As the moon waxed and waned, their powers grew, and they shared the beautiful blessings they had been given with the people, ensuring that they had a good harvest every year, and that the water flowed clear. The village was the most peaceful in all of Galicia, and the people were grateful for the treasures that the daughters of Aceredo had given them.

Of all Aceredo’s daughters, the most powerful was Amapola. She wore poppies in her hair, and was the mistress of the the elements. When she smiled, the sun shone at its brightest, and her tears could draw the fiercest of storms to the village.

Amapola had lived in the village all her life, and as she grew day by day, so did the good fortune of the village. As she grew older, her focus became the village entirely. Amapola did not go out to dances with the many suitors that were available, but spent her evenings wandering the meadows and fields of the village, singing to the slowly growing crops.

Her parents would turn away disappointed men from their home, who came to call for their daughter, and while most took it well, there was one, who simply could not abide being told “no.”

Ricardo was the most eligible bachelor in Galicia. His father had made a lot of money in imports, and the family lived in a mansion that cast a dark shadow over Pontevedra. Ricardo was a bored and spoiled, so without the day to day stresses of earning a living to keep him busy, he took to wandering Galicia, in search of adventure and entertainment. He had heard of witches, in a small village, but like many outside of Aceredo, he didn’t quite believe it to be true, but he was bored, so he went to explore anyway.

It was there that he saw the magic of the daughters of Aceredo, and was enchanted by Amapola. He couldn’t take his eyes from her, and purchased the biggest house he could find in the village, so that he could be closer to her.

Ricardo was wealthy, and had always been able to get what he wanted, so he was certain that he could have the young woman too, but love is a complicated kind of magic, that even a witch as powerful as Amapola could never master, so Ricardo had no chance.

He tried for weeks, showering her with expensive gifts, inviting her on exotic adventures across Spain and around the world, even pleading as she walked by him in the street, but no matter what he did, or what he said, Amapola just wasn’t interested.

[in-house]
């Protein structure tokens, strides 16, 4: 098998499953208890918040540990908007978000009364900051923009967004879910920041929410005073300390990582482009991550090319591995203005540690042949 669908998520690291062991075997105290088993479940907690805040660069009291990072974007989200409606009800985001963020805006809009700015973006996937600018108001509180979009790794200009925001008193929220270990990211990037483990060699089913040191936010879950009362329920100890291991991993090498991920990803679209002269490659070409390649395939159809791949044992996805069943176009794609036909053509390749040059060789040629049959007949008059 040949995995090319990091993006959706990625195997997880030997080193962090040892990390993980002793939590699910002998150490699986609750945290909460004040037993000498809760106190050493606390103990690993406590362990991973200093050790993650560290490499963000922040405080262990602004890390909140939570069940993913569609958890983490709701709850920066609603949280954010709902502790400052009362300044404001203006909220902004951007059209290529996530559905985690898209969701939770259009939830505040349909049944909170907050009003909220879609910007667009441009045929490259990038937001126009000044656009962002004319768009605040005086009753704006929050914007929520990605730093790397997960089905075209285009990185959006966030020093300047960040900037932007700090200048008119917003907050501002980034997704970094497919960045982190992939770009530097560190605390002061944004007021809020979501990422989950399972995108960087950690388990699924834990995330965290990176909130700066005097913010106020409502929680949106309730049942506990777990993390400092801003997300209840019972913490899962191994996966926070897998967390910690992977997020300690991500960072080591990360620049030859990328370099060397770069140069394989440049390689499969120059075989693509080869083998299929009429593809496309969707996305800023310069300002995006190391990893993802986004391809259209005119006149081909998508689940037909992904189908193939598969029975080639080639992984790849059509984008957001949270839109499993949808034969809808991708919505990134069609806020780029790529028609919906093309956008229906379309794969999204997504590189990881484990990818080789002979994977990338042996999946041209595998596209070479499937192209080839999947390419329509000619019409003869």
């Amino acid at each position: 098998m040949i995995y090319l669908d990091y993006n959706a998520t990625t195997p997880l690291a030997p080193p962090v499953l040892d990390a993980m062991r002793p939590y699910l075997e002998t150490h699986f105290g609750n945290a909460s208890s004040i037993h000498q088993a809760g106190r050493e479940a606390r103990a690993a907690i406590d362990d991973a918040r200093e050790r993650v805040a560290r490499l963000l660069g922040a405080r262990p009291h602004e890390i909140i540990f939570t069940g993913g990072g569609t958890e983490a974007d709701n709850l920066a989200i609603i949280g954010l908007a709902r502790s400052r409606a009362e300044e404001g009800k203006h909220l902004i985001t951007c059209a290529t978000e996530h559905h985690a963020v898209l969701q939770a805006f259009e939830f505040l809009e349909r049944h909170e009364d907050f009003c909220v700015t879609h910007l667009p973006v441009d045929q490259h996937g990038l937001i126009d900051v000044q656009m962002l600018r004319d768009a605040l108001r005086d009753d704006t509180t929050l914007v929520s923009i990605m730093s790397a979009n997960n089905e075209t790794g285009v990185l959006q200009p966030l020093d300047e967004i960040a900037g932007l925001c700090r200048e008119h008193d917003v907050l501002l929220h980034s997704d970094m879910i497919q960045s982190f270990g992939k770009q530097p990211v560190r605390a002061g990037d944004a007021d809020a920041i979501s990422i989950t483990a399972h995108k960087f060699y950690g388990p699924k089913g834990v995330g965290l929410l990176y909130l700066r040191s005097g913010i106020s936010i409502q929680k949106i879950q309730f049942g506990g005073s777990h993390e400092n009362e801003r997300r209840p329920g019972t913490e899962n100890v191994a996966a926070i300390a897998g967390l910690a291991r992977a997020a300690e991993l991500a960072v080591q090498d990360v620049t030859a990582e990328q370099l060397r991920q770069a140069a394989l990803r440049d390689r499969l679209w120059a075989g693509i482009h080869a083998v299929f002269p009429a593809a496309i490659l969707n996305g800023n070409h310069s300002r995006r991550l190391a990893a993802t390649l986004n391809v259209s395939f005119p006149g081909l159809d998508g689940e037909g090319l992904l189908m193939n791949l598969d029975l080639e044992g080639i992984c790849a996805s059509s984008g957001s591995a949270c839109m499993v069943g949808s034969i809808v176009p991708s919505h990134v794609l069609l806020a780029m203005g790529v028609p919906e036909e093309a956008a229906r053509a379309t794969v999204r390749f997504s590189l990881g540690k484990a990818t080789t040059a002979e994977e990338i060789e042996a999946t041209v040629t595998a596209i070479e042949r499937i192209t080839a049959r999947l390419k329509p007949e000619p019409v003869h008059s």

Her focus was her home, and Ricardo found that infuriating. Every rejection just made his longing scream louder within his chest. It was an unfamiliar feeling for the boy who had always got what he wanted, and he hated it.

The daughters of Aceredo had always been peaceful, never straying from their promise to care for the people of the village, until, one fateful night, it became apparent that peace was no longer an option.

It was a quarter past three in the morning, and Amapola was woken from her slumber by her father’s scream. The room was dark, and as she rushed from the darkness to the candle lit hallway outside of her bedroom, she suddenly missed the darkness, and all that it had hidden from her.

There was a trail of blood, coating the carpet, squelching under her slippers and soaking their soft fabric in crimson as she tore down the hallway towards the fading scream.

The door of her parent’s bedroom was ajar, and there were no more screams, just a faint gargle, and heavy, laboured breathing. Fear ripped through her body as she stared at the open door, desperate not to see what was on further into the room, but knowing that she had no other choice.

“Amapola.” The voice from inside the room chilled her blood with its callous cruelty. He sang her name as if they were playing a game. “Your mother and father can’t take care of you anymore.” She heard metal falling to the floor with a clang as slow, heavy footsteps advanced towards her. “You need a man to look after you now.” She recognised the voice, the insistence, the entitlement, the delusion. It was Ricardo.

The door swung back and he stood before her, his shirt dripping in blood as a manic smile flashed onto his face.

“What have you done?” She stared at his hands, soaked in blood as he lifted them to her face, the blood, warm against her skin as he tenderly stroked her cheeks. “What have you done?” She repeated, her voice shaking as her body shuddered at his touch.

“I’ve freed you.” He wouldn’t stop smiling and it churned her stomach. Tears formed in her eyes as thunder crashed in the sky. Lightning flashed and lit up the room behind him as rain began to pelt the windows. A storm was brewing as Amapola stared in horror at her mother’s body, strewn across the floor. Her hair was covered in blood, her beautiful face vandalised with the vicious trail of a knife. “Now I’ll take care of you.” He snarled.

The wind howled outside, as Amapola’s tears fell, fast and devastating. Ricardo lunged forwards, his blood soaked hands tangling in her hair as he yanked her towards him for a kiss.

“You know I don’t like to be kept waiting.” He whispered, brushing his lips against hers. Amapola’s horror and sadness was growing into a rage. The wind invaded the house as the lightning began flashing madly in the sky. A gust of wind threw Ricardo backwards as Amapola let out a wounded, heartbroken scream, rushing to her parent’s bodies and falling to her knees beside them.